4. Those are nice stories. I’d consider doing something like that. How exactly does remote programming work?
The majority of current remote programming services are possible because of cloud-based connections. Patients will log into their manufacturer-specific app and connect to the cloud. The hearing professional will establish a secure cloud connection with the hearing aid user via Bluetooth and make adjustments to the devices.
One thing to remember about these cloud-based services is that you may need to remember to log into the cloud each time the devices are programmed, even if the programming takes place in-person in your clinic. I had one patient who wanted a remote programming adjustment, and then needed to be seen in the office for a dome issue. While she was in the office, she requested another small programming adjustment. Because she was with me in the clinic, I programmed the devices without logging into the cloud. By doing this, I unknowingly disconnected her hearing aids from the cloud. The next time she wanted a remote adjustment, we had to spend time reconnecting her devices first.
There are a few exceptions to cloud-based programming:
A. Signia provides a cloud-based service for newer, wireless devices but also provides a non-bluetooth option for older Primax and Binax devices. The adjustments that can be made in the Signa Telecare app for the older devices can be thought of as equalizer settings (low-, mid-, and high-frequency gain offsets). The app communicates with hearing aids by sending commands that are encoded in high-frequency tones. WidexLink is similar and works with some current hearing aid lines (Moment, Evoke, Beyond).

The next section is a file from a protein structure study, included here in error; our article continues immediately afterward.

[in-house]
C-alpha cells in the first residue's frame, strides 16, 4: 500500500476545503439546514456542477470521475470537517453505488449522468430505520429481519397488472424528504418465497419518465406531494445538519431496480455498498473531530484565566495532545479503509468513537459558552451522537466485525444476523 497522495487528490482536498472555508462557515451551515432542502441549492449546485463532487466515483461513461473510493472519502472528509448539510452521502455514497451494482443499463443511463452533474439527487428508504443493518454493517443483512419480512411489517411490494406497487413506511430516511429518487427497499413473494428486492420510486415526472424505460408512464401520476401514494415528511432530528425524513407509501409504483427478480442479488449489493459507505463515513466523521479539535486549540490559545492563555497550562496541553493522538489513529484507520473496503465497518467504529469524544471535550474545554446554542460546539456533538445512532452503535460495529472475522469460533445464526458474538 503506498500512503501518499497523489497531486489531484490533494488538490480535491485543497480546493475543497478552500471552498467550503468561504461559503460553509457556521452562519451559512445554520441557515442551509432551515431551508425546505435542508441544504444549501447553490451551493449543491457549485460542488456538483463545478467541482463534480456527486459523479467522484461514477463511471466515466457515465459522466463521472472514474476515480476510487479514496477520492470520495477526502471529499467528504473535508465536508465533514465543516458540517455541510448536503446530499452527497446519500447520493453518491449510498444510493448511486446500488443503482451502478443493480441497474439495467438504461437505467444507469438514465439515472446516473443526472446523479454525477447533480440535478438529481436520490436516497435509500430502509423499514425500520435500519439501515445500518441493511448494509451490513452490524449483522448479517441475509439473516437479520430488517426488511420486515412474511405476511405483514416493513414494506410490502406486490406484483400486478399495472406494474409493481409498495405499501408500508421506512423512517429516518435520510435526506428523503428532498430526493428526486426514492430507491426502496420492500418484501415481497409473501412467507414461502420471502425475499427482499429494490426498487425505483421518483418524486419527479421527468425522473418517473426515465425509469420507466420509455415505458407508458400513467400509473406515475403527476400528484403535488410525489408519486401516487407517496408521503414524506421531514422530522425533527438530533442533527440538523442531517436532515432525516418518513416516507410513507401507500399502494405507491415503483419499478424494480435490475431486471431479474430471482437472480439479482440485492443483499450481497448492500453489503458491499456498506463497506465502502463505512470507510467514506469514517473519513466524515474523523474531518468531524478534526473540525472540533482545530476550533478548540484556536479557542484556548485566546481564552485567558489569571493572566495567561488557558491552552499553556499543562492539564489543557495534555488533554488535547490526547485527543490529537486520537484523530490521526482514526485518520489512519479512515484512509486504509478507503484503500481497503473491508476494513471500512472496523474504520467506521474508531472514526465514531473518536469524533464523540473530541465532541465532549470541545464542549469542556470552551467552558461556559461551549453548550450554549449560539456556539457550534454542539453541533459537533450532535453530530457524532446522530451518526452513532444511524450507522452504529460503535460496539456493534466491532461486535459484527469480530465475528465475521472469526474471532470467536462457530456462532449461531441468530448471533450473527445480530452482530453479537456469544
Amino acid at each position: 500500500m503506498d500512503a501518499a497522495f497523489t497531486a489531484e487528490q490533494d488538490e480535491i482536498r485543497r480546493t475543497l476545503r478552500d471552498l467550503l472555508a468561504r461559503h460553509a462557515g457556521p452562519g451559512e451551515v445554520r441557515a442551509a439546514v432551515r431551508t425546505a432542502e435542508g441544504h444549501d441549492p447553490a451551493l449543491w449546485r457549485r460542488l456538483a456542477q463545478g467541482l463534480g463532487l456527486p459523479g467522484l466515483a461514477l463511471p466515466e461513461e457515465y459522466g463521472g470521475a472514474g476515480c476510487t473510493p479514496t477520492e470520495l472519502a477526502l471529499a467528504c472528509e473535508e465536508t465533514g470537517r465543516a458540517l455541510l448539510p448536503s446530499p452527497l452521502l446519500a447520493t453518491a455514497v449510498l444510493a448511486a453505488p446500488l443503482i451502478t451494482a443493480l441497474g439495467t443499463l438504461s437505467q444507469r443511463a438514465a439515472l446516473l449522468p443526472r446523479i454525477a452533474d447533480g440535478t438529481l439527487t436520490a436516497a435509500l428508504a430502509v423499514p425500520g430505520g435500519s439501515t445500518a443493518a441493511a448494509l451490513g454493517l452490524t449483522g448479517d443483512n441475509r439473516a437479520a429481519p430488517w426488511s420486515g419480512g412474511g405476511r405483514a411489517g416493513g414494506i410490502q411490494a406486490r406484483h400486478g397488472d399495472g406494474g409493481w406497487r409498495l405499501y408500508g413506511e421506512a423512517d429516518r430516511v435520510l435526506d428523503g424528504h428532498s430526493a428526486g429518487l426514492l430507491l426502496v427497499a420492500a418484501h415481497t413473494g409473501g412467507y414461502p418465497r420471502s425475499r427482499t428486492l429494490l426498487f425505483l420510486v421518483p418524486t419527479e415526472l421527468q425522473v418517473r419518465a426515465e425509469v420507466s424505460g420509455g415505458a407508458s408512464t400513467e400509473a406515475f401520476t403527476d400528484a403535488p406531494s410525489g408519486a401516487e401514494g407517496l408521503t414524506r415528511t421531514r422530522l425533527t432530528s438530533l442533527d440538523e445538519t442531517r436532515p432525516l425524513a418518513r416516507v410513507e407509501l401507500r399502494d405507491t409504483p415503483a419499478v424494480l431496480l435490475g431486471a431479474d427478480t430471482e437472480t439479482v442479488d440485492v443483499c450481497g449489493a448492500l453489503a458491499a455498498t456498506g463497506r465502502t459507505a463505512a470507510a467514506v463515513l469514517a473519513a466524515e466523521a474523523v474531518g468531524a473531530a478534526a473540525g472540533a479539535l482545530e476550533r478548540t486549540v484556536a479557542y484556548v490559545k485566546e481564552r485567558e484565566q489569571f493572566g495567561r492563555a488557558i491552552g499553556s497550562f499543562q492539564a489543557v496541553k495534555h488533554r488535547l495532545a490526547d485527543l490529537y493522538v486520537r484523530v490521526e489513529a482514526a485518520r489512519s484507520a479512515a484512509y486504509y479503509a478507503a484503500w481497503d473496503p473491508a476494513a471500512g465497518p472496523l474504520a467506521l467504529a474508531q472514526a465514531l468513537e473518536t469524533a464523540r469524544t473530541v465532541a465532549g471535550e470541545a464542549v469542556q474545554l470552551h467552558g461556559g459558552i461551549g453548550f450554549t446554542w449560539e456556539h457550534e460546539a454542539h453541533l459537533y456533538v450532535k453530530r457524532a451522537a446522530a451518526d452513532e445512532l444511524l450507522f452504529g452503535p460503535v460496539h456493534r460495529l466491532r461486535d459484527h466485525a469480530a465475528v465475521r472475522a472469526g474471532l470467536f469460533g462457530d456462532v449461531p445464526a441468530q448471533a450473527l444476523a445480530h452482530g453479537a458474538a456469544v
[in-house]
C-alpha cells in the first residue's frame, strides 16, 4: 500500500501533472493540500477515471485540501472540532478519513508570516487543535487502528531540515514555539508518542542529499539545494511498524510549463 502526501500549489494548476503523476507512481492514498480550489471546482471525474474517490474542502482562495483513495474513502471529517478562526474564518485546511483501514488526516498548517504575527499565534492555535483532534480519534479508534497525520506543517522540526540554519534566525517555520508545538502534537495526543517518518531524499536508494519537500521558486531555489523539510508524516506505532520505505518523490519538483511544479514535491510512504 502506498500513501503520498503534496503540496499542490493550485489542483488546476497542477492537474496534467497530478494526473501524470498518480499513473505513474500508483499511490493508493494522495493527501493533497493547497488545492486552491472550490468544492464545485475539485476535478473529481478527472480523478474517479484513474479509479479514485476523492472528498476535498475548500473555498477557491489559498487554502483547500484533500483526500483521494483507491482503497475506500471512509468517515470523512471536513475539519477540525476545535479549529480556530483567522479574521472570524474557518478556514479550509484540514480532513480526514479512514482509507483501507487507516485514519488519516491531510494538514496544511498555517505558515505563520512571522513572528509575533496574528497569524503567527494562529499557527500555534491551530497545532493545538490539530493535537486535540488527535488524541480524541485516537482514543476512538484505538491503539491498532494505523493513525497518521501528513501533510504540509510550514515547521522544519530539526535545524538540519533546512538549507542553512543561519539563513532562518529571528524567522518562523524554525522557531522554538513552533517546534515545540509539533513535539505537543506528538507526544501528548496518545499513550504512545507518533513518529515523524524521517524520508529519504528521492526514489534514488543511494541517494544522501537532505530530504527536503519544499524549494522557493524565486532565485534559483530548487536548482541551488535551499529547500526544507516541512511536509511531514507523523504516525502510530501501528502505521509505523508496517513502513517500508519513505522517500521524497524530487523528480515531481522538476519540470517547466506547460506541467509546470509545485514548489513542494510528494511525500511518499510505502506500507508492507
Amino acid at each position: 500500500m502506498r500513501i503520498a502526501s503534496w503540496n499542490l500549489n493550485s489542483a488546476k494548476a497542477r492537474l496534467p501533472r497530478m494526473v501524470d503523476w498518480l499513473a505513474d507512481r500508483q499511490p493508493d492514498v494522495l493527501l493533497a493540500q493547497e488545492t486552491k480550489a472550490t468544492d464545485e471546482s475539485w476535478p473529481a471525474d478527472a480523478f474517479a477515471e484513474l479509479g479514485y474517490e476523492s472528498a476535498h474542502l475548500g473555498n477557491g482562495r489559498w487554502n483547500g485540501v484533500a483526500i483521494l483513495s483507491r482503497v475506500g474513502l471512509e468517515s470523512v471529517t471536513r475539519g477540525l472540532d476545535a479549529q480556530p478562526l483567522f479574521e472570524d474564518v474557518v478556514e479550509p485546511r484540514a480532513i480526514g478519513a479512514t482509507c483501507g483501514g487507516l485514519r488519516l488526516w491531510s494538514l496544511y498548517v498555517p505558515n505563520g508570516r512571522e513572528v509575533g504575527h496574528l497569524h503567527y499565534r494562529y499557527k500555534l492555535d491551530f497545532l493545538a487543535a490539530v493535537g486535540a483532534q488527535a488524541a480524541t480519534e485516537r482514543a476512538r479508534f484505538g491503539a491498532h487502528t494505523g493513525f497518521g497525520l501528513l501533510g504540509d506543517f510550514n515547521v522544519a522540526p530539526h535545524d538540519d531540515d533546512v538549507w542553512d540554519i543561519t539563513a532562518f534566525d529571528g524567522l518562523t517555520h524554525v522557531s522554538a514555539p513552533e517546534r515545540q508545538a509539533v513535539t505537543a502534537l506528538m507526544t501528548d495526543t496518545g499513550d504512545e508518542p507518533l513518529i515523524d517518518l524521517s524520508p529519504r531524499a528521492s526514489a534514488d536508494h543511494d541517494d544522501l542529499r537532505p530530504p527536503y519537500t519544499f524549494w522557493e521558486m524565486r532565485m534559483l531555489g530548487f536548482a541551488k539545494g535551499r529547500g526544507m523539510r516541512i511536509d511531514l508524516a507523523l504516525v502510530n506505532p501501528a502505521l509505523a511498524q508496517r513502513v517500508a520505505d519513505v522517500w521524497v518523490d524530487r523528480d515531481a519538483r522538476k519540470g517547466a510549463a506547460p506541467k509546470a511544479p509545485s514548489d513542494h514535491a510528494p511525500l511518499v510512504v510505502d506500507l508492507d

B. Widex uses a neck-worn device, which they call RemoteLink, that connects to the hearing aids instead of relying on a cloud-based service. By using RemoteLink, Widex has eliminated any limitations that some of the cloud-based services encounter (something we maybe can talk about later). Thus, any adjustments that can be made in-office can be made remotely with Widex devices as long as the patient has access to the RemoteLink. This can be accomplished through some loaner or rental program, or more efficiently, by simply including the RemoteLink as part of the purchase price, as you would with a charger. Regardless of how you choose to approach this, make sure you pair the RemoteLink that the patient will be using to their programming file before you give it to them (it will not work if this step has been skipped).
5. Is remote programming only available in the “premier” products?
No! Each manufacturer provides remote programming capabilities at all technology levels. Let me clarify – not all devices have this capability, but there are at least some models in each technology level that offer this option for each manufacturer. For example, there are specific Unitron devices at the 3, 5, 7, and 9 technology levels that can be programmed remotely, but not all Unitron hearing aids can be programmed this way (only the Discover Next line has this capability).
Table 1 includes a list of platforms, technology levels, and models that can be programmed remotely.